The German case is particularly instructive. Prussia in establishing the Second Reich ignored the German-speaking (at least the elites) of Austria in order to maintain Prussian supremacy in the German empire. Today this curious quirk of political geography is linguistically explained by the existence of “varieties of German.” Consider the map below, how nice that German-German and Austrian-German end at a political boundary! In the current Ukraine-Russia crisis, Russia could leave the west of Ukraine as a rump state.

“Varieties” of German (via Wikipedia)

Competing Narratives in Ukraine

The conflict narratives prevailing in eastern Ukraine obscure the likely “ground truth” at the center of the conflict. Russia’s and Ukraine’s press releases and official commentary are political statements; statements that contain elements of truth bent towards justifying (or legitimizing) certain political actions. Geographically, these narratives center on eastern Ukraine and its people. With the start of Ukrainian military action in the east, the critical factor is which identity the eastern Ukrainians emphasize – are they primarily cultural Ukrainians? Or Russian speakers? The answer to this question will have repercussions for the rest of Ukraine.

note: this post draws on information from a useful BBC report (here).

For Russia the conflict is about protecting the interests of Russian-speakers in Ukraine, specifically eastern Ukraine at the moment. As the BBC observes, most of these Russian-speakers are “ethnic Ukrainians”. This unhelpful phrase is probably meant to convey that these communities of individuals are “culturally Ukrainian”. Ethnic groups, like nations, are an imagined community; a community often based on: 1) culture, 2) language, 3) religion, et cetera. This seemingly minor details carries important weight – first, a person’s identity has multiple faces. An individual living in Donetsk is probably, at once a Russian-speaker who consider herself Ukrainian. Perhaps next door neighbor, similar in all respects, considers themselves Russian. In the Russian narrative, Putin aims to protect both groups, Russian-speaking cultural Russians and Russian-speaking cultural Ukrainians from Ukrainian-speaking government oppressing this group from Kiev.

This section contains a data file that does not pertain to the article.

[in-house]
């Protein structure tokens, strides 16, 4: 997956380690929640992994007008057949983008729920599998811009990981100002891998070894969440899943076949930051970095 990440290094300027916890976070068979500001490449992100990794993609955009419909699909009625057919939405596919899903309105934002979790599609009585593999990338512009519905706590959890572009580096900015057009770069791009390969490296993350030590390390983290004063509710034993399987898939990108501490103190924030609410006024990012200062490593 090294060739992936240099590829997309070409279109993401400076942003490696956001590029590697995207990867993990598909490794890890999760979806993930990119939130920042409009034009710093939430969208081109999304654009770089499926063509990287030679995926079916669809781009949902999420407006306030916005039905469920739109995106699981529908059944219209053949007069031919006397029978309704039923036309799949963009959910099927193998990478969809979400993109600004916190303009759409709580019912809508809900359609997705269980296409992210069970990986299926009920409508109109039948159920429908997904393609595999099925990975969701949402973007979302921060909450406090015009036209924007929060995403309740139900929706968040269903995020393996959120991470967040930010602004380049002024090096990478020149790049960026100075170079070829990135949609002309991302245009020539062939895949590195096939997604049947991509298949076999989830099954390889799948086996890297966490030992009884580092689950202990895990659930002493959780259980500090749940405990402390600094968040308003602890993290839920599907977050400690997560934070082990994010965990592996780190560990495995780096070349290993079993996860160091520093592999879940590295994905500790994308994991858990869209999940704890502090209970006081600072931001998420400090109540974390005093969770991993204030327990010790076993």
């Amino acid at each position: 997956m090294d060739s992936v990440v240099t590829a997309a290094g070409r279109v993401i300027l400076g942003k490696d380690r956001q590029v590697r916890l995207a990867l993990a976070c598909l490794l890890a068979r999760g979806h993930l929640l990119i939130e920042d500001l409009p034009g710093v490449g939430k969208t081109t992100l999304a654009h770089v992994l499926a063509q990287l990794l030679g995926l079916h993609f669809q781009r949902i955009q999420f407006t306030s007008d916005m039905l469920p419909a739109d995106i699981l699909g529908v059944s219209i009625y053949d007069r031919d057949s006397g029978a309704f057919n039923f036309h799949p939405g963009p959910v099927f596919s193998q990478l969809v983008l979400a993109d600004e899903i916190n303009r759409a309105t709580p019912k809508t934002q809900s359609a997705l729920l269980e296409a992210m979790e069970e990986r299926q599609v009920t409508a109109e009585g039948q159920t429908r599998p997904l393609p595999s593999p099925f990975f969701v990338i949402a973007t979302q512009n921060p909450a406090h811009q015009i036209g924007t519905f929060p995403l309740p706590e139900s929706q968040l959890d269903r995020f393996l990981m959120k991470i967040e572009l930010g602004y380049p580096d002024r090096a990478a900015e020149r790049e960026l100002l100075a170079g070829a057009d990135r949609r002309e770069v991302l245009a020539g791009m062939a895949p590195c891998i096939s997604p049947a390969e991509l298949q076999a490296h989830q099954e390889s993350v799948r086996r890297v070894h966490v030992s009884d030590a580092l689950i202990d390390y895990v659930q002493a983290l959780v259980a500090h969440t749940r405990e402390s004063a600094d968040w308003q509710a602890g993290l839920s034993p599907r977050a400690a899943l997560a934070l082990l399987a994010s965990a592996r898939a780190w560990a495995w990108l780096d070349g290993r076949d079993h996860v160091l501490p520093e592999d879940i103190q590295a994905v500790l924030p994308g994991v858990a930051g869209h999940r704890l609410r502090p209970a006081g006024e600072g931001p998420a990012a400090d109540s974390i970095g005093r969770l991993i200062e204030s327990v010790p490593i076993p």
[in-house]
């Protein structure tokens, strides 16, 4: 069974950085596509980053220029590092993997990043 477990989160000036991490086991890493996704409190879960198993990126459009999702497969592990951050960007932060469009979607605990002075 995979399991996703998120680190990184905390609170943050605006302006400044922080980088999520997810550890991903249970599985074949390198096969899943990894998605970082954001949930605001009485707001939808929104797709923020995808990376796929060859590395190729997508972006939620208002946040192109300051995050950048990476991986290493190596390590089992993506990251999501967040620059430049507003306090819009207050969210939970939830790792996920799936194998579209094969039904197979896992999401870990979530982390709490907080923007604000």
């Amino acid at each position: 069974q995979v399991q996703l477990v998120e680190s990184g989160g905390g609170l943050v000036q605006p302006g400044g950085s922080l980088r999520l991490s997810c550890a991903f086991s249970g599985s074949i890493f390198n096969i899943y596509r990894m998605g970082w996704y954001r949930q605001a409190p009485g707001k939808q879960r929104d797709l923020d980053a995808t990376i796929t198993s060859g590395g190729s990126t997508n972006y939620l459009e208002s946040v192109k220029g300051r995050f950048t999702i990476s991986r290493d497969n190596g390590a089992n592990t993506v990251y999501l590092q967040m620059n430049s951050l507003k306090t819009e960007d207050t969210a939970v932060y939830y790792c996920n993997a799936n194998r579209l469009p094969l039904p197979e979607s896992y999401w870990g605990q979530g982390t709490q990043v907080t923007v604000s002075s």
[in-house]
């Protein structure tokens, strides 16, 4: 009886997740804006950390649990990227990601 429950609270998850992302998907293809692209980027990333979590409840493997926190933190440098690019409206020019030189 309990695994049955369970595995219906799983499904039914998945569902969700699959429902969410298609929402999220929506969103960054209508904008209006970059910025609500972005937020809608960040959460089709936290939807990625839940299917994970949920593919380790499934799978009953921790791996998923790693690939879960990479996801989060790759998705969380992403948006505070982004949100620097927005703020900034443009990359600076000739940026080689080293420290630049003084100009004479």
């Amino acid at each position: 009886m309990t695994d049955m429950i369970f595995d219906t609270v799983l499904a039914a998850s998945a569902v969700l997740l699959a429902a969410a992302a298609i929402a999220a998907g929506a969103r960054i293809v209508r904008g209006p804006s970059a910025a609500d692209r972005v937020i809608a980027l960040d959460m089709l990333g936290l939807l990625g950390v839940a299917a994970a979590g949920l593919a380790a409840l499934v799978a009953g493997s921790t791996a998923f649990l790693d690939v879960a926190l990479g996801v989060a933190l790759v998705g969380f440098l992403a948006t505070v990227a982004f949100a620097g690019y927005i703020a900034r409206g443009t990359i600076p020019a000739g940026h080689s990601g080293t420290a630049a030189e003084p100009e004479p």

For Ukraine the conflict is about maintaining territorial cohesion and its cultural identity. The government argues that Russia sparked the unrest in the east, insinuating that these problems occurred at foreign behest; moreover, it has labelled the pro-Russia groups as “terrorists.” Kiev’s argument is that Ukraine is a country for cultural Ukrainians, whether they speak Russian or Ukrainian. Unsurprisingly given this position, it has wholly dismissed the demands of the pro-Russia group, marking them as illegitimate.